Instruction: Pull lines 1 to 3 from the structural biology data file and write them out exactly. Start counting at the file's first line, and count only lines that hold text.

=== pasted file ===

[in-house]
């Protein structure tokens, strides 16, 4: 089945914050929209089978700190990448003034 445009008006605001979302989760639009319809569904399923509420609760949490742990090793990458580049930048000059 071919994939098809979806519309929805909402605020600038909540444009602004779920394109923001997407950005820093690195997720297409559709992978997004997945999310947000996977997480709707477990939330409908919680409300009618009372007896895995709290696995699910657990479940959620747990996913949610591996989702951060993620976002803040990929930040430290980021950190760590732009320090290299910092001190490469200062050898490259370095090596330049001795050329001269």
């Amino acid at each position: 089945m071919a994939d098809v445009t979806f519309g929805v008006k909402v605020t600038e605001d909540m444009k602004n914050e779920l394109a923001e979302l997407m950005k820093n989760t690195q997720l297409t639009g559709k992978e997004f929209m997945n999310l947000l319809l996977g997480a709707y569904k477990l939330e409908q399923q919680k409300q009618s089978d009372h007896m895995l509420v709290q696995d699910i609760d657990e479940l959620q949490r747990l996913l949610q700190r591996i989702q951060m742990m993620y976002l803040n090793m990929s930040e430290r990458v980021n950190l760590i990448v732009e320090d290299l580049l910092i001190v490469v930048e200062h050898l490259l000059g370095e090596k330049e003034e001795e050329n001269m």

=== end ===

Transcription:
[in-house]
């Protein structure tokens, strides 16, 4: 089945914050929209089978700190990448003034 445009008006605001979302989760639009319809569904399923509420609760949490742990090793990458580049930048000059 071919994939098809979806519309929805909402605020600038909540444009602004779920394109923001997407950005820093690195997720297409559709992978997004997945999310947000996977997480709707477990939330409908919680409300009618009372007896895995709290696995699910657990479940959620747990996913949610591996989702951060993620976002803040990929930040430290980021950190760590732009320090290299910092001190490469200062050898490259370095090596330049001795050329001269």
């Amino acid at each position: 089945m071919a994939d098809v445009t979806f519309g929805v008006k909402v605020t600038e605001d909540m444009k602004n914050e779920l394109a923001e979302l997407m950005k820093n989760t690195q997720l297409t639009g559709k992978e997004f929209m997945n999310l947000l319809l996977g997480a709707y569904k477990l939330e409908q399923q919680k409300q009618s089978d009372h007896m895995l509420v709290q696995d699910i609760d657990e479940l959620q949490r747990l996913l949610q700190r591996i989702q951060m742990m993620y976002l803040n090793m990929s930040e430290r990458v980021n950190l760590i990448v732009e320090d290299l580049l910092i001190v490469v930048e200062h050898l490259l000059g370095e090596k330049e003034e001795e050329n001269m």